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Rachel Braun

Needlework that Interprets, Mimics and Exposes Text

Embriodery copyEmbroidery has been part of my life for over two decades; it is a core Jewish practice for me, and an entry point into sacred texts. I design Judaic embroidery, starting with words from Torah or liturgy, then elucidating and interpreting the words with needle and thread.

For me, this has become a practice of enacting Jewish life, rather than documenting myself for future generations. These experiences unfold in the textual commentary and in the repetitive glide of the needle through the fabric. 

Jewish life is built around repetition, as can be attested by anyone who has slogged through a Torah reading about details of Sanctuary construction. If part of the human task is to seek the Divine by emulating God’s behaviors, we embroiderers are in a good place. “God counts the stars, giving each a name; with grandeur and power, wisdom beyond measure” (my translation). God counts the stars! What patience that takes! What concentration, and attention to detail! Just like stitching — patient, intentional, repetitive, faithful. And just as God names the stars, the embroidery gives each star its own needlework pattern. The art interprets the text, but it also mimics the text, and exposes the text.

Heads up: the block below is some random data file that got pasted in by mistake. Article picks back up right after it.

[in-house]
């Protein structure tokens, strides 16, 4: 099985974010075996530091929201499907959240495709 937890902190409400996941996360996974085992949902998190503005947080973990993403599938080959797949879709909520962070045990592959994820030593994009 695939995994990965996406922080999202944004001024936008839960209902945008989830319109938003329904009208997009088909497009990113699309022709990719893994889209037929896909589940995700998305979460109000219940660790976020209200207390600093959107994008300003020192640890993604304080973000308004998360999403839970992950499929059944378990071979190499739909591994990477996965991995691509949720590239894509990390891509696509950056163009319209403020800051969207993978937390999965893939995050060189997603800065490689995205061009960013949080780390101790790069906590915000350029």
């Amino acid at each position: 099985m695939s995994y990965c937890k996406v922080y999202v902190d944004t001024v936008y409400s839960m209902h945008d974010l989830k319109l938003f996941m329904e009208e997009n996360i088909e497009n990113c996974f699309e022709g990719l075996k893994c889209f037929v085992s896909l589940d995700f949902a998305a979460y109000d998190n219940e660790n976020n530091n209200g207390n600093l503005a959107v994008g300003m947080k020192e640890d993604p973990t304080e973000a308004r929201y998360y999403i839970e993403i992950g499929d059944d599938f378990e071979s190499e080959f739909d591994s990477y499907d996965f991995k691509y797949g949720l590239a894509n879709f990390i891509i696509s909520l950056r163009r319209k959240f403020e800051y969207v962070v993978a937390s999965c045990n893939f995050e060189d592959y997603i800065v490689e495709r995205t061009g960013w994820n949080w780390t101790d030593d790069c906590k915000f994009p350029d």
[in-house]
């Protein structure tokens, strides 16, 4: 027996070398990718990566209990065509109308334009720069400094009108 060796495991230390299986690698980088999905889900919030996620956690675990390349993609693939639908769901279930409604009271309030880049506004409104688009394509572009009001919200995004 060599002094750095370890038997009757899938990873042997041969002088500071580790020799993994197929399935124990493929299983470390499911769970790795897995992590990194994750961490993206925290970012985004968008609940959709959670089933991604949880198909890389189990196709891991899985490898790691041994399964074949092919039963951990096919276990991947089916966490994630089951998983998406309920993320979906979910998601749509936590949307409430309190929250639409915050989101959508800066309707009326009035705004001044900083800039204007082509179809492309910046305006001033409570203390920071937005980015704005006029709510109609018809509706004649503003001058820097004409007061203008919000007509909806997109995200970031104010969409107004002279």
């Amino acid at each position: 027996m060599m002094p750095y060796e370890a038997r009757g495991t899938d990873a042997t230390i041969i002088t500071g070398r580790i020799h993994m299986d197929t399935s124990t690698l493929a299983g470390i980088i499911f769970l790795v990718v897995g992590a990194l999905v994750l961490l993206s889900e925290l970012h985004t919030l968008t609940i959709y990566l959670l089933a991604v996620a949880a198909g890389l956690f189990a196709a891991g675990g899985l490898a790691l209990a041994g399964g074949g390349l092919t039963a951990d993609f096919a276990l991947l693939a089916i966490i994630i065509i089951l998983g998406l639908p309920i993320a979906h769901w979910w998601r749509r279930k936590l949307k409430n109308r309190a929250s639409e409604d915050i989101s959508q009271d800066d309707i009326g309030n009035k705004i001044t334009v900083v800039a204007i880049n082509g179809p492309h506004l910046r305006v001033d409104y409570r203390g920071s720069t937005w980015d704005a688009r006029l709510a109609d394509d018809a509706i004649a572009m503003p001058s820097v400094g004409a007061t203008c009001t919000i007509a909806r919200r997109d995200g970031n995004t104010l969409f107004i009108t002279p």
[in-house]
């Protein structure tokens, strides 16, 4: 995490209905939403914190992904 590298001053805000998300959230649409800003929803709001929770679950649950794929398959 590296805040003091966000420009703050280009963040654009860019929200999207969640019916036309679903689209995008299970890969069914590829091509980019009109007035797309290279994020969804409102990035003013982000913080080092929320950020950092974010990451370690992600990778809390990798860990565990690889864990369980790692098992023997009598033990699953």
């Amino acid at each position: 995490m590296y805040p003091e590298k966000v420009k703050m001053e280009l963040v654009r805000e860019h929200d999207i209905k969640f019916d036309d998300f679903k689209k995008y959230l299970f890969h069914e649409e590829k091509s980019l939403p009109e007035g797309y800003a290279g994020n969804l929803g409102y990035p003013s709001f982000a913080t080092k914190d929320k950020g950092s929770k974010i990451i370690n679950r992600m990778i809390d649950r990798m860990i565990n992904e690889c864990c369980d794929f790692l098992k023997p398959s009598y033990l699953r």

Repetition and renewal are not circumstances to be requited with permanence. Rather, they honor the individuality of seemingly identical elements. Repetition is everywhere in Jewish life: in counting stars, in the embroiderer’s steady hand on the fabric, and in Jews’ never-ending celebration of words.


 

Rachel Braun on the Lilith Blog.